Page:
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Could the denaturation of protein during cooking could generate a prion, by any chance?

Just my speculation here. Prions seem to need some sort of template to guide their folding as well as the cooperation of chaperone proteins. https://en.wikipedia.org/wiki/Prion I would suspect that ...
bpedit's user avatar
  • 1,351
2 votes

Is prion a term used to describe the normal form of the protein as well as the disease causing form?

The Wikipedia definition of prions is quite clear I think: Prions are infectious agents composed entirely of a protein material that can fold in multiple, structurally abstract ways, at least one ...
alec_djinn's user avatar
  • 3,108
2 votes
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What negative effects does cannabalism have in other species (like prion diseases) and how are they mitigated?

First, to be clear, the very act of cannibalism does not cause the development of prions, but the consumption of an animal infected with a compatible form of them, particularly when eating nervous or ...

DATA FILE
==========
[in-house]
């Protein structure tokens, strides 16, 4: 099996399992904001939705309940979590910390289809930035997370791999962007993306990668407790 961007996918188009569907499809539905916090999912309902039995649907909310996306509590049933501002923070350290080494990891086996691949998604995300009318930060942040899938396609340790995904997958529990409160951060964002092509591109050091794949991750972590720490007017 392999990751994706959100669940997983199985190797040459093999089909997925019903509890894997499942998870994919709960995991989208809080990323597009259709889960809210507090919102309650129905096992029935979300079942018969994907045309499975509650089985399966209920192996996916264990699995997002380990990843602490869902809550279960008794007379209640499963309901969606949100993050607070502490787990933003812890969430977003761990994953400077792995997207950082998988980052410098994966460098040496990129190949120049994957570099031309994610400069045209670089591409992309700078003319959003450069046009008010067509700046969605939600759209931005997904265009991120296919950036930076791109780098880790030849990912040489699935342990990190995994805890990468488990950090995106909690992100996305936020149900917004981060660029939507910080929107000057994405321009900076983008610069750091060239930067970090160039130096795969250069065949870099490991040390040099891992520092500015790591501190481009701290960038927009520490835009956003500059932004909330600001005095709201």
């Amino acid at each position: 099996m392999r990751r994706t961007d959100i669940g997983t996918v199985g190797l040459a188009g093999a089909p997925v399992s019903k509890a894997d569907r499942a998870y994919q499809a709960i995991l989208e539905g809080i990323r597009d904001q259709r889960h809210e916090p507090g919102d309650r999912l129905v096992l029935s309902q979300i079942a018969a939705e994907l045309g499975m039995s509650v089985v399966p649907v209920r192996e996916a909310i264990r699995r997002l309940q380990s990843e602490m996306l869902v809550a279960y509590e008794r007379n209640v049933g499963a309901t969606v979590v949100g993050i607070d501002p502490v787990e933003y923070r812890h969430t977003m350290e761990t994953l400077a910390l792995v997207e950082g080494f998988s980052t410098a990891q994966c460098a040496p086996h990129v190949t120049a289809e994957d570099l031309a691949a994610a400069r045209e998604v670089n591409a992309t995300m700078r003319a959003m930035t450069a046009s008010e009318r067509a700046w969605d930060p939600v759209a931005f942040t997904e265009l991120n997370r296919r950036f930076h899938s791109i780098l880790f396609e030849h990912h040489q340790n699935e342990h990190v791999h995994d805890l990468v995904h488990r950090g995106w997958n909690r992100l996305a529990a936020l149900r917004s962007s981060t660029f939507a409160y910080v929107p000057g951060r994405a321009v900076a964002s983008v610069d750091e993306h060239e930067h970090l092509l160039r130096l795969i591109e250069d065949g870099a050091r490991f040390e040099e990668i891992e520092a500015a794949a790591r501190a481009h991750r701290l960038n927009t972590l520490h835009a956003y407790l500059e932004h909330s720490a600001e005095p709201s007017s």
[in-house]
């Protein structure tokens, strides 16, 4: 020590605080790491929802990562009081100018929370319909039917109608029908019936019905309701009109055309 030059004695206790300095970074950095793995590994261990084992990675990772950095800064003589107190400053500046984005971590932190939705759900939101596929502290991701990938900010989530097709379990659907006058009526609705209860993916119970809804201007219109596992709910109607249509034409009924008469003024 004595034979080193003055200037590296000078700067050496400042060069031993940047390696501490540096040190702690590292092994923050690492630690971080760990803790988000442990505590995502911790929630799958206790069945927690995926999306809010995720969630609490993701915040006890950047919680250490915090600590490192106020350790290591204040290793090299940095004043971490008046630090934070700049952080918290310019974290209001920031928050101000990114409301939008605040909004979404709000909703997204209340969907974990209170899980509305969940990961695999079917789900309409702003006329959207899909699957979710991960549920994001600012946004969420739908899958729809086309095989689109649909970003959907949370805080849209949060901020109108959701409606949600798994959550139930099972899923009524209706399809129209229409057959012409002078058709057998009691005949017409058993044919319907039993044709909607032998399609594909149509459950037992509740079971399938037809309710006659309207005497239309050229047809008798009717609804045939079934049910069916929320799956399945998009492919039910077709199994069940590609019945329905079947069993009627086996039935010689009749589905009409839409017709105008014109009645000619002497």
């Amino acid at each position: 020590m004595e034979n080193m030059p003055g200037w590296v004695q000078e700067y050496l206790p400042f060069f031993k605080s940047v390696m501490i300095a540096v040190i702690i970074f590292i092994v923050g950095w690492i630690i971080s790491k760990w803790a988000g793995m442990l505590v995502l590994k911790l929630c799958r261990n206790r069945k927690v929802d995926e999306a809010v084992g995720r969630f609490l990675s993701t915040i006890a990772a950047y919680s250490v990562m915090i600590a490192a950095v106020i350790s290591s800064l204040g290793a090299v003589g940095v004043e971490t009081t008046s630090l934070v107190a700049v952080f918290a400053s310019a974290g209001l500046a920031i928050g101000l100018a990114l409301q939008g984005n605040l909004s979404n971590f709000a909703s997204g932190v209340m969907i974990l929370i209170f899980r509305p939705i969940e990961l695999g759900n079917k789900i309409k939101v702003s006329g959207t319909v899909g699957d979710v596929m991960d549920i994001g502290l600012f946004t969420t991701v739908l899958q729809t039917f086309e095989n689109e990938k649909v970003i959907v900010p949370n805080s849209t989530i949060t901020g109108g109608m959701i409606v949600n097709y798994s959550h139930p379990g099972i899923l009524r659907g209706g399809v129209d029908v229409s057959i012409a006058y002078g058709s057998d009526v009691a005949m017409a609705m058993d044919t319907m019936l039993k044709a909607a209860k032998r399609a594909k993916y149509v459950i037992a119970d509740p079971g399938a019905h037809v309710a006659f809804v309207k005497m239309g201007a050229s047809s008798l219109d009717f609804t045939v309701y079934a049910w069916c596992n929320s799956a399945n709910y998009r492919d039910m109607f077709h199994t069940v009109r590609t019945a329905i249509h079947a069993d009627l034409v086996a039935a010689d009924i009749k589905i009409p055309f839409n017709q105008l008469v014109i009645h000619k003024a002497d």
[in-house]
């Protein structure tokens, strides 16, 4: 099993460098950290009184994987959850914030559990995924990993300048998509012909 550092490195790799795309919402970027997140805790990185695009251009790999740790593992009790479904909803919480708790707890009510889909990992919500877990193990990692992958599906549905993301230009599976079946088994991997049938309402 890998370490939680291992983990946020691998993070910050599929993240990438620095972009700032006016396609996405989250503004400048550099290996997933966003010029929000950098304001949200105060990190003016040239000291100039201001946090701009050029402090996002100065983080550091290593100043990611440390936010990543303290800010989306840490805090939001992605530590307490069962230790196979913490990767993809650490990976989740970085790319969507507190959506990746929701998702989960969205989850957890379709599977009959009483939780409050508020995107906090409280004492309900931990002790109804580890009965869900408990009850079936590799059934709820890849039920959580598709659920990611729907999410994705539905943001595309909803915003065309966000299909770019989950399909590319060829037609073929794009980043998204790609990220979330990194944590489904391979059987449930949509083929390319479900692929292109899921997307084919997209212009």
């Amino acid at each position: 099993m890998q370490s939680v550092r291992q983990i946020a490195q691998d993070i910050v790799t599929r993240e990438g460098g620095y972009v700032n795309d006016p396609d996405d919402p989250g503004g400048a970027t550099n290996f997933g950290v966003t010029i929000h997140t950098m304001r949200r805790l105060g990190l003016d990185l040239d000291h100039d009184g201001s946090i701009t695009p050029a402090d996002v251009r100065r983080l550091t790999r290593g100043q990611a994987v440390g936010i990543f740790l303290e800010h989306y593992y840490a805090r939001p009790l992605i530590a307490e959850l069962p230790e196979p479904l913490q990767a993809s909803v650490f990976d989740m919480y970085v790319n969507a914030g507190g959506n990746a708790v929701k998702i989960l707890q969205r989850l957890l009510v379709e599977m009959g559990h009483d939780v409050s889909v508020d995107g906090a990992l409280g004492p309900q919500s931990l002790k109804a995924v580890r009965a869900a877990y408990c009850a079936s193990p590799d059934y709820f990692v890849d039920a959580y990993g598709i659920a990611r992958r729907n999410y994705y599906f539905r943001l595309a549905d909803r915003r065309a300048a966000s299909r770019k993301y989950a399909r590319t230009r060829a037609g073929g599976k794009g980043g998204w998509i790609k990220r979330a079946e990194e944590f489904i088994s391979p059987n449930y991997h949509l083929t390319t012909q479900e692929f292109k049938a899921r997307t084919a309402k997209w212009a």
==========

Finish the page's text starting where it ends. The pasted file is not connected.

Harris's user avatar
  • 324
2 votes
Accepted

How do PrP mutations lead to prion disease?

If the amino acid sequence of both proteins is the same, what determines whether the synthesized protein will take the disease-causing tertiary structure or the normal one? PrP-C and PrP-Sc do ...
S Pr's user avatar
  • 6,222
2 votes
Accepted

Why do you get prion diseases from eating animal brains but not other parts of the animal?

The notion that you get prion diseases like BSE only by consumption of brain is not correct. Any part of the infected animal that contains nervous system tissue or lymphatic tissue can be infectious, ...
R Stephan's user avatar
  • 3,840
2 votes

Method to detect Protein aggregation